**Abstract:** We introduce the transformed L1 penalty (TL1), a non-convex Lipschitz continuous sparsity promoting penalty function which interpolates L0 and L1 norms through a non-negative parameter `a', similar to Lp, 0<p<1. TL1 recovers L0 under restricted isometry property (RIP), and can be decomposed as a difference of two non-negative Lipschitz continuous convex functions. We study the difference of convex algorithms (DCA) for TL1 (DCATL1) in computing TL1-regularized problems in compressed sensing (CS). For a wide range of sensing matrices of various degree of incoherence (RIP and non-RIP), DCATL1 consistently ranks in the top compared with state of art algorithms based on Lp and L1, and is the least sensitive to incoherence (RIP).

TL1 has closed form iterative thresholding representation for all parameter values of `a'. In the sub-critical regime, the thresholding function is continuous similar to soft thresholding of L1, while in the super-critical regime, the thresholding function has a jump discontinuity similar to L-half.

An adaptive iterative thresholding algorithm utilizing both thresholding functions outperforms hard and half thresholding algorithms in CS test problems especially in the coherent sensing regime.

This is joint work with Shuai Zhang at UC Irvine.

**Speaker:** Naihua Xiu (Beijing Jiaotong University)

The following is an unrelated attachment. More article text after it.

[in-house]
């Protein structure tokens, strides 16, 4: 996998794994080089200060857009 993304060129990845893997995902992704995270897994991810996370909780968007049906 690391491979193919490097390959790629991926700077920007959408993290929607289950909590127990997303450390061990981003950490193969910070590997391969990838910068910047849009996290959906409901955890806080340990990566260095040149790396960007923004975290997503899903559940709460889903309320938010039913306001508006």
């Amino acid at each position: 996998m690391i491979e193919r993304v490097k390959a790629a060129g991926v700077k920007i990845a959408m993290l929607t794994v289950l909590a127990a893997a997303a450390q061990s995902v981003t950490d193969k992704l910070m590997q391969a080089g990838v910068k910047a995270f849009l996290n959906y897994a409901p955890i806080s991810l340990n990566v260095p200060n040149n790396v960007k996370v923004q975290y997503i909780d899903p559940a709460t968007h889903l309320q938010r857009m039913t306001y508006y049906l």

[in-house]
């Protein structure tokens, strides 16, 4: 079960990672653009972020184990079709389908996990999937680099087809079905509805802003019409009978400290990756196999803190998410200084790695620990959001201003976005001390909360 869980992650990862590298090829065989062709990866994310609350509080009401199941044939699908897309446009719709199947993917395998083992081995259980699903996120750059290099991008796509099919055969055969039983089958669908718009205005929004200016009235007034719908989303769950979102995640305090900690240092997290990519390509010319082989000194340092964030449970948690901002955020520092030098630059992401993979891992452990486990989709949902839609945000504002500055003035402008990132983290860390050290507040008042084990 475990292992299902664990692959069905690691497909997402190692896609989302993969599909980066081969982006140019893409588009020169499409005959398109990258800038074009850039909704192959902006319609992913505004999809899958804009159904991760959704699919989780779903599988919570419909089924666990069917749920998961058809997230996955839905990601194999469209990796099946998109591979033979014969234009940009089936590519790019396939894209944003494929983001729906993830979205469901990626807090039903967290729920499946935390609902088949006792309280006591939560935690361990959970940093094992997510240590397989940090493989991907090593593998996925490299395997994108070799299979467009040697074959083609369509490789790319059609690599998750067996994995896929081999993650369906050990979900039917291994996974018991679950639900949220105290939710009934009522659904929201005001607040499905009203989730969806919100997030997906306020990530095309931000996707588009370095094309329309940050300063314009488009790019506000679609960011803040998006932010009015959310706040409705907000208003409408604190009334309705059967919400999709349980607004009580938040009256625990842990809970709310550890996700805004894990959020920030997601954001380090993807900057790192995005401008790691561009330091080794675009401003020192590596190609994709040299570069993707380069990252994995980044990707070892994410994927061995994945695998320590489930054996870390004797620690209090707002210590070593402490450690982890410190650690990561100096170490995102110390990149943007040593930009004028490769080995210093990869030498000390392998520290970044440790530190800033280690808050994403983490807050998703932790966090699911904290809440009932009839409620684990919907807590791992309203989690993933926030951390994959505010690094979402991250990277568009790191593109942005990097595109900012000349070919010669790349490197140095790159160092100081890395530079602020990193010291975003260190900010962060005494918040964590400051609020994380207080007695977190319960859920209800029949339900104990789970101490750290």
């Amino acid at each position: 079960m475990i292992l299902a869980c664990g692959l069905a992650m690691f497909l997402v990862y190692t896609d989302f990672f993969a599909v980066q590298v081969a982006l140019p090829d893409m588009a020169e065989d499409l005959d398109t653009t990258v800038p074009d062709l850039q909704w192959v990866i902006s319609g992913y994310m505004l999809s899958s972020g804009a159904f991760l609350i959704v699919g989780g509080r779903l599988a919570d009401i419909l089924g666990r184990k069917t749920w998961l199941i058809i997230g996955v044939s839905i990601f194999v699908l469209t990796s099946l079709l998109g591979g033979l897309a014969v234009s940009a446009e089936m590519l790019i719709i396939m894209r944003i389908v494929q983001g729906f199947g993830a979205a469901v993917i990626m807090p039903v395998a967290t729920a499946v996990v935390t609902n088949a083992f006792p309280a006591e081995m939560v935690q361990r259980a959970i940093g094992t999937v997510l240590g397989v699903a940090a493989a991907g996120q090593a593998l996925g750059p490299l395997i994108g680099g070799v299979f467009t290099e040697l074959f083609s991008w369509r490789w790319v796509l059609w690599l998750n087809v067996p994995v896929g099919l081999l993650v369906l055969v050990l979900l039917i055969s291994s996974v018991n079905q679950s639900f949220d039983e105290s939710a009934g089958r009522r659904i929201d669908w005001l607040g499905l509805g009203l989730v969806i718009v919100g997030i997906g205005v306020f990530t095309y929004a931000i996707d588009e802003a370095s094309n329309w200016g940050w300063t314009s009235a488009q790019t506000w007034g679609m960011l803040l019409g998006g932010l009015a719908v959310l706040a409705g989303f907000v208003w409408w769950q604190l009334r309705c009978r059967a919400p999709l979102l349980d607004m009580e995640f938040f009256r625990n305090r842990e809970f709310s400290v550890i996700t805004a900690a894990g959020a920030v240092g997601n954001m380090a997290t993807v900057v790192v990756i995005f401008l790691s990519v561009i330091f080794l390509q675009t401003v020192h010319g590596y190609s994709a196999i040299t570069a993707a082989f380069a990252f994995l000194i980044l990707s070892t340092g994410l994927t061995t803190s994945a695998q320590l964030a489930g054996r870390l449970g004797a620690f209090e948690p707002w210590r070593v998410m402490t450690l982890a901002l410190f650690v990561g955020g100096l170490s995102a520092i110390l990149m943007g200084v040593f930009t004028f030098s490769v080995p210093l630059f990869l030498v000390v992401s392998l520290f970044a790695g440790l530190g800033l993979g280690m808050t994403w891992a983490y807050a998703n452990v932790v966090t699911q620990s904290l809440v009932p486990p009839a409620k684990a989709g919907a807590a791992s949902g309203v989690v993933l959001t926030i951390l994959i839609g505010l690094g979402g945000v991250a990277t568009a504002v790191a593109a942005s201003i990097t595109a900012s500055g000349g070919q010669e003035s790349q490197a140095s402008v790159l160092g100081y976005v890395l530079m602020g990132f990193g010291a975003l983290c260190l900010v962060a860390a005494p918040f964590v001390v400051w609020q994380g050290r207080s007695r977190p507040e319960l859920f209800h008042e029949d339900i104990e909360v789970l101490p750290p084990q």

**Title:** On Solutions of Sparsity Constrained Optimization

**Abstract:** In this talk, we are concerned about the solution existence of sparsity constrained optimization (SCO). Based on the expressions of tangent cone and normal cone of sparsity constraint, we present and characterize two first-order necessary optimality conditions for the solution existence of SCO: T-stationarity and N-stationarity. Then we give the second-order necessary and sufficient optimality conditions for the solution existence of SCO. At last, we point out some extensions and future work.

**Speaker:** Dachuan Xu (Beijing University of Technology)

**Title:** A Complex Semidefinite Programming Rounding Approximation Algorithm for the Balanced Max-3-Uncut Problem

**Abstract:** In this paper, we consider the balanced Max-3-Uncut problem which has several applications in the design of VLSI circuits. We propose a complex discrete linear program for the balanced Max-3-Uncut problem. Applying the complex semidefinite programming rounding technique, we present a 0.3456-approximation algorithm by further integrating a greedy swapping process after the rounding step. One ingredient in our analysis diffierent from previous work for the traditional Max-3-Cut is the introduction and analysis of a bivariate function rather than a univariate function.

(Joint work with Chenchen Wu, Donglei Du, and Wen-qing Xu)

**Speaker:** Yuesheng Xu (Sun Yat-Sen University)

**Title:** Approximate Sparsity Models for Signal/Image Reconstruction

**Abstract:** We shall present approximate sparsity models for signal/image reconstruction and fixed-point proximity algorithms for solving the resulting non-convex non-smooth optimization problems.

We shall discuss a specific application in image inpainting. Convergence of the algorithms will be considered and numerical examples will be discussed.

**Speaker:** Zhiqiang Xu (AMSS, CAS)

**Title:** Phase Retrieval for Sparse Signals